With the continued growth and transition to microservices, it’s important to ensure that the time and money re-engineering systems to modern, cloud-based solutions lead to tangible benefits to the organization. In this multi-part series, we’ll look at different components and pitfalls that need to be considered when modernizing to microservices.
In this blog, we’ll look at Memory Management between Java and Kubernetes.
Understanding Memory Configuration Challenges Between Kubernetes And Java
There seems to be a lot of confusion about Kubernetes memory requests and limit in application development teams. I think it’s because people tend to incorrectly map the new concepts to the Java memory settings: the initial heap size is being confused with the pod-requested memory, and the maximum heap size is thought to map to the pod memory limit. This is incorrect. Kubernetes will only guarantee that you have access to the requested amount of memory. The guarantee on the limit is that if you request more, the pod will be killed – it’s not a guarantee of availability up to that limit. Actually, the pod scheduler does not even look at the memory limit to schedule a pod on a particular node. A compounding factor in my opinion is that recent Java versions (8u191+) allocate by default 25% of the container’s memory limit to the heap. This increases the likelihood that the pod gets killed as the limit is not guaranteed, and that’s probably why the percentage is so low (but nonetheless using the memory limit of the container by default, otherwise increasing the limit and leaving the request untouched would have had no impact on the Java heap size).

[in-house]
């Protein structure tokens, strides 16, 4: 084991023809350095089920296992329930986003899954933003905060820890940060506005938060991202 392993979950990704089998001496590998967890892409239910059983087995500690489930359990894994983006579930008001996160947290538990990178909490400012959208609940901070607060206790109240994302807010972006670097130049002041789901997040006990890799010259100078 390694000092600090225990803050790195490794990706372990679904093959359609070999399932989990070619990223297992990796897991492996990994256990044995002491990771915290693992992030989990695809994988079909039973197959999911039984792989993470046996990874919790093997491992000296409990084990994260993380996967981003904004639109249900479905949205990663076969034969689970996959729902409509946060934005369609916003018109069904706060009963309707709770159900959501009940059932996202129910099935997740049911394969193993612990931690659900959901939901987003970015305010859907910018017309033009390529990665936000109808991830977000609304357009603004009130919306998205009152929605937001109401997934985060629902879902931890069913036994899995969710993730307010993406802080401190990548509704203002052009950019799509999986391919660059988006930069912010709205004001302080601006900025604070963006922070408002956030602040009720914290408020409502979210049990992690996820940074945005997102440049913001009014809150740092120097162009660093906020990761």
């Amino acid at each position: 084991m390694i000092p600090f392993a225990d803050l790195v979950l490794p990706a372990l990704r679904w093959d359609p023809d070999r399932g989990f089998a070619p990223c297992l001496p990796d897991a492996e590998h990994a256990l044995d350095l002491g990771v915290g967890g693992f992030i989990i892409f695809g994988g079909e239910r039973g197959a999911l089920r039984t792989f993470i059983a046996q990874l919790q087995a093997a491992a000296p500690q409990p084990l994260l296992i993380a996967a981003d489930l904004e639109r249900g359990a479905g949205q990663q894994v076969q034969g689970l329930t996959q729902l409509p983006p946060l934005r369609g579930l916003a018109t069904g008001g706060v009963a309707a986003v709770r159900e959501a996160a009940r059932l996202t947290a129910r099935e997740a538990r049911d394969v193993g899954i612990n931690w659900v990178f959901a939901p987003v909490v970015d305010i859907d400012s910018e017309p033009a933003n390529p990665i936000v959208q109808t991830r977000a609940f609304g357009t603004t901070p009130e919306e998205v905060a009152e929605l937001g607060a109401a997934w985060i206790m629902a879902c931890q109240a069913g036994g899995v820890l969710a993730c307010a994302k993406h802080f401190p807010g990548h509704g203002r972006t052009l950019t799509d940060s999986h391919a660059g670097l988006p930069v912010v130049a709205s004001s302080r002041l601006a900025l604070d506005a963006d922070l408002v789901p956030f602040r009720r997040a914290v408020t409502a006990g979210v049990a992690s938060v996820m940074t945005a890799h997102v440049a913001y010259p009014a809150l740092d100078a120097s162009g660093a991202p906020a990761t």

Reduce Moving Parts through Simplification
To reduce the moving parts and the variability of the different dimensions, I suggest simplifying the configuration of memory settings to the following:
- Set the Java heap initial and max size to be the same value. Use a specific number for memory and not a percentage of the available memory of the container (MiB or GiB), so that it is cognitively simpler than having a percentage for Java’s heap vs. a number for the pod memory.
- Set the pod request and limit to the same value. This value needs to be higher than the Java heap size, but the same number for both the request and limit. The extra memory at the pod level maps to the non-heap components of Java (stack frames, classloader, etc.). It also includes Java’s Direct Memory which is used for memory accessible not just by the JVM but also by the system, providing optimized IO, in certain cases. This was found to be used by Redis/Netty in our case, and complicated the understanding of the memory usage as being outside the JVM’s heap (it is controllable by using -XX:MaxDirectMemorySize).
In the longer term, there needs to be proper visibility into the cost to run the microservices. If the product team is unaware of how much their service costs to run (in memory requirements, yes, but that also applies to compute and storage), the incentive loop to optimize operational cost can be nonexistent. These metrics need to be collected and available to the products team, helping to justify the value of spending time on that technical debt.
Need to catch up? Previously, lessons included:
Part 2: Defining Ownership
Part 5: Microservices Communication Patterns
Part 6: Using Shadow Release Strategy
Part 7: Performance Testing Microservices
In Part 9, we’ll be looking at how to prioritize testing within microservices.
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